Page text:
Montana State University

MSU chemists solve long-standing problem, explain in international journal

December 22, 2014 -- By Evelyn Boswell, MSU News Service

This MSU image was featured in the Dec. 22 issue of the scientific journal Angewandte Chemie. It shows how the carbon-nitrogen bond is formed with the help of the zinc-based metal.

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BOZEMAN – A Montana State University team says it has discovered the grail of organic chemistry and has just published a paper about its accomplishment in one of the field’s top journals.

The paper by professor Tom Livinghouse and graduate students Bryce Sunsdahl and Adrian Smith appears in the Dec. 22 issue of the German chemistry journal Angewandte Chemie.

First published online in October, the highly technical paper explains how the team in MSU’s Department of Chemistry and Biochemistry developed an inexpensive and environmentally friendly way to sequentially produce carbon-nitrogen and carbon-carbon bonds commonly found in antibiotics and other pharmaceuticals for humans and animals.

Organic chemists often produce a mixture of unneeded products in the process of making the one they want, Livinghouse explained. As a result, they often throw much material away and keep the one they want.

To solve that long-standing problem, Livinghouse said the MSU group developed a one-step process that largely eliminates waste products. The process is extremely efficient, and it saves time and money. Livinghouse describes it as green chemistry because the process is non-toxic and produces few byproducts. If done right, it minimizes the needs for external solvents. Scientists get “two bonds for the price of one.”

The MSU team isn’t the first to come up with the idea, but the techniques developed by other groups over the past 15 years have had very limited application, Livinghouse said.

“What we did can apply to a great many pharmaceuticals,” he said.

Livinghouse said he came up with the idea about three years ago, but he praised his graduate students for making it happen over the past year. He said their work in the lab was critical to the success of the project and the newly published paper.

“Only with the very best graduate students can you do this,” Livinghouse said. “I’m very proud of my students.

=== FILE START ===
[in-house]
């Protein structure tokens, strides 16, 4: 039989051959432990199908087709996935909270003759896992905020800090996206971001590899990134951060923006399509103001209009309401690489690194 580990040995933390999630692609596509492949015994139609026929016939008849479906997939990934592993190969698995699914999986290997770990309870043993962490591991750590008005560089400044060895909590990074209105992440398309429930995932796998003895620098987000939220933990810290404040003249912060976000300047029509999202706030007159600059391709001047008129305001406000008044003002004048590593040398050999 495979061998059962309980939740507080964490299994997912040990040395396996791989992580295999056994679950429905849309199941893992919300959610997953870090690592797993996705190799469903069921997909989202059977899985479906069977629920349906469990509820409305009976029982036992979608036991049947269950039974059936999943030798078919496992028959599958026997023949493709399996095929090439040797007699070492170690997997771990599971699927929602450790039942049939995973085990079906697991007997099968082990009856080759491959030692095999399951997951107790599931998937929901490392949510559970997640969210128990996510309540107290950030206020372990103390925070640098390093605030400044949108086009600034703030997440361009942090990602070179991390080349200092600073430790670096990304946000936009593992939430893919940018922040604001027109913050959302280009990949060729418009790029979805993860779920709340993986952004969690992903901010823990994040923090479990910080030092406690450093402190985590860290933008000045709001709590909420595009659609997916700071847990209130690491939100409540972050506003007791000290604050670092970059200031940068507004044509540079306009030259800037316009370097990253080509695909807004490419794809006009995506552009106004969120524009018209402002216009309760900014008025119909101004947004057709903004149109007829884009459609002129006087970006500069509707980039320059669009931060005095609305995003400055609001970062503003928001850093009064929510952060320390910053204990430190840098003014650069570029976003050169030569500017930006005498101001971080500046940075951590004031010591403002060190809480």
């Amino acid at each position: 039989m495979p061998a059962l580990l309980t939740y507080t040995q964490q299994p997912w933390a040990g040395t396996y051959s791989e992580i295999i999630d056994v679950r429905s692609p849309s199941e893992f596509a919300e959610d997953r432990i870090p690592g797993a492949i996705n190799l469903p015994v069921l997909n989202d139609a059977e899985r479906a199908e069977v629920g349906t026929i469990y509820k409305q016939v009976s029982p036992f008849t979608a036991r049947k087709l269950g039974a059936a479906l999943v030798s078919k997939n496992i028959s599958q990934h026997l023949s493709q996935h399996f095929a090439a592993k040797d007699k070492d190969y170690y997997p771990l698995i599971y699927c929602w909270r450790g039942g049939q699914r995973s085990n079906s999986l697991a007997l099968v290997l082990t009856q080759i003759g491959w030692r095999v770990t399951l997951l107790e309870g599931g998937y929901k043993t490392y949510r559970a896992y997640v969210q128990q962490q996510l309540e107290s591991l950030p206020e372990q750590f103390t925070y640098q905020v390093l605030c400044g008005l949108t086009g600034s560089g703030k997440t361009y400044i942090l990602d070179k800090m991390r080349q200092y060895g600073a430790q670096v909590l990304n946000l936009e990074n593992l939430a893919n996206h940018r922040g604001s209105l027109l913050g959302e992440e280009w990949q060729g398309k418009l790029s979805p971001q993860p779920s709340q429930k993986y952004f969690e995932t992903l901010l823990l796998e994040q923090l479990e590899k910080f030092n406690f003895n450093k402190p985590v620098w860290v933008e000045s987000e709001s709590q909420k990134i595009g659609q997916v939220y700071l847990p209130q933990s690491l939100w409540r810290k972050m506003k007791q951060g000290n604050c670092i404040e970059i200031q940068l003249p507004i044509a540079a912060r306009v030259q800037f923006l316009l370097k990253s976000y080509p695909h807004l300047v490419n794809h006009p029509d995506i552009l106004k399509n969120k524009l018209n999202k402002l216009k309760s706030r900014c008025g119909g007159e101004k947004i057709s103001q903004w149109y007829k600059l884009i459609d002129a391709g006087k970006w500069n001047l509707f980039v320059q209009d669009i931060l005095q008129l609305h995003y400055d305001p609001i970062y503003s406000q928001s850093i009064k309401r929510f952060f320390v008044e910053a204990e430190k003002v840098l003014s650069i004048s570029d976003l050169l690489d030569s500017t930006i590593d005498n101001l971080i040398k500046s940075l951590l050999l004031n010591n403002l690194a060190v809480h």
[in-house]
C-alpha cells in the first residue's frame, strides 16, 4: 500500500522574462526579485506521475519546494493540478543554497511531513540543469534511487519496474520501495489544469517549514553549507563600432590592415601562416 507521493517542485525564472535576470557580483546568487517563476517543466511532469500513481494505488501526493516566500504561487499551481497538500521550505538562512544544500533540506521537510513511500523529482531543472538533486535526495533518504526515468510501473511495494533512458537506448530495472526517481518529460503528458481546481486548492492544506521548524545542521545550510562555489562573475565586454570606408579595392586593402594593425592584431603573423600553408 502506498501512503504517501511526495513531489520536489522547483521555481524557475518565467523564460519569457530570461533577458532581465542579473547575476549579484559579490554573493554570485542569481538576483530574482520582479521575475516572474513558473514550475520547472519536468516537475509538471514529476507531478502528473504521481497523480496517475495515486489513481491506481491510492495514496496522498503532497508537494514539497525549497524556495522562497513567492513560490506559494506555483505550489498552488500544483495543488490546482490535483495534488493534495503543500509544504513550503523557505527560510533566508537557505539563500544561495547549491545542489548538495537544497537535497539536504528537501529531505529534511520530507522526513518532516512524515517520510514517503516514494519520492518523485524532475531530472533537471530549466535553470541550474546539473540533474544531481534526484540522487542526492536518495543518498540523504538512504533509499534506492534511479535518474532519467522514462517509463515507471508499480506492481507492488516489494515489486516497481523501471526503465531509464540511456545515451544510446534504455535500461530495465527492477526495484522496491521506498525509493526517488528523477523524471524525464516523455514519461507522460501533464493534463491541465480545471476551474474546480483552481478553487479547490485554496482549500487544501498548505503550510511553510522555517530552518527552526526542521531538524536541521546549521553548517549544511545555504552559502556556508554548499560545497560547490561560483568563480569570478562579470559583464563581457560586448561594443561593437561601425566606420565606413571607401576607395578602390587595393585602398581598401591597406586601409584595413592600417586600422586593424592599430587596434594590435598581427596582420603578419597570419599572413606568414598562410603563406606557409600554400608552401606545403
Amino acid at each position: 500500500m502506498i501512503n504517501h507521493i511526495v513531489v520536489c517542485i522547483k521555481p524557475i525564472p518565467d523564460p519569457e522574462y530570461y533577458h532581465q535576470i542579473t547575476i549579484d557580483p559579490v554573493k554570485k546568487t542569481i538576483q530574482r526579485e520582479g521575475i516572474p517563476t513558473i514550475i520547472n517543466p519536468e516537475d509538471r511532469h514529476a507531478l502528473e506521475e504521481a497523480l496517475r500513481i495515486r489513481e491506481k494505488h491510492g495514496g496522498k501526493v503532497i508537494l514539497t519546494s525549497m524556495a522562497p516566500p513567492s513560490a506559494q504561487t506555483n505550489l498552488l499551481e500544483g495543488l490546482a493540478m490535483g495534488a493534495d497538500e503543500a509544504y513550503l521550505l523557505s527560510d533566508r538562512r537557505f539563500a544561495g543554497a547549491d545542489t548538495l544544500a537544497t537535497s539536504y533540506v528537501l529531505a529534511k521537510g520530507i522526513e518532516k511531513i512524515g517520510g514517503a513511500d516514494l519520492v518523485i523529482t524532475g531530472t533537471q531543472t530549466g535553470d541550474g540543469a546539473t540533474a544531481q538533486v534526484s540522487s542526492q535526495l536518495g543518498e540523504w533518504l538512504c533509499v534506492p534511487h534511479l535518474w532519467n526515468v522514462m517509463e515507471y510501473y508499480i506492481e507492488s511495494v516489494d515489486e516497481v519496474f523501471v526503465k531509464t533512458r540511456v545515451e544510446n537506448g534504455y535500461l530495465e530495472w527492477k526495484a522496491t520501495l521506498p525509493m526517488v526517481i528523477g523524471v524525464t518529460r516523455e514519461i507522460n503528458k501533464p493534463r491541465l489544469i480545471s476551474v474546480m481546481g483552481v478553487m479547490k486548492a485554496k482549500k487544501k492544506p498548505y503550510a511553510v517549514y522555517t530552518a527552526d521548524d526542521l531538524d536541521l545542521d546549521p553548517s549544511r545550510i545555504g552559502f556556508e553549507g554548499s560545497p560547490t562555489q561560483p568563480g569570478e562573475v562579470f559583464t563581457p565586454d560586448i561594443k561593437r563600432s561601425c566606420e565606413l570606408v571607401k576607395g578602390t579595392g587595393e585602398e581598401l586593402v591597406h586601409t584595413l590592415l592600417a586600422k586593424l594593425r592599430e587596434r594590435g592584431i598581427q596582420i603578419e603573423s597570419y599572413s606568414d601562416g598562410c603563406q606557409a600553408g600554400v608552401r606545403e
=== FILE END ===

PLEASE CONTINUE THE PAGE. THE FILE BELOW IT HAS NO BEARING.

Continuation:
“I couldn’t have done it without them,” he added. “That’s what science is all about. That’s what the university is all about.”

The paper was Sunsdahl’s first published paper. When he learned it had been accepted for publication, Sunsdahl said, “I celebrated by doing more chemistry.”

Sunsdahl, who is listed as first author of the paper, said his main role in the breakthrough described in Angewandte Chemie was developing and streamlining the methodology for the new chemical reaction.

Sunsdahl is pursuing doctoral degree in organic chemistry and plans to graduate in the spring. With his family in St. Cloud, Minn., and only seeing them every few weeks, he said he often works late into the night in Livinghouse’s laboratory.

Smith from Escanaba, Mich., is working on his doctorate in organic chemistry and also plans to graduate in the spring.

“This is my third publication, but definitely the most prestigious one I have been a part of,” Smith said.

Livinghouse has been published once before in Angewandte Chemie, but he said the potential impact of his latest paper is much more significant than the first. In fact, he submitted his paper to the German journal because it is the most select journal in the field of organic chemistry. After learning the paper had been accepted for publication, Livinghouse said he was pleased by the recognition.

“We have been doing great chemistry in my group and throughout the department for a great many years,” he said.

By Evelyn Boswell, MSU News Service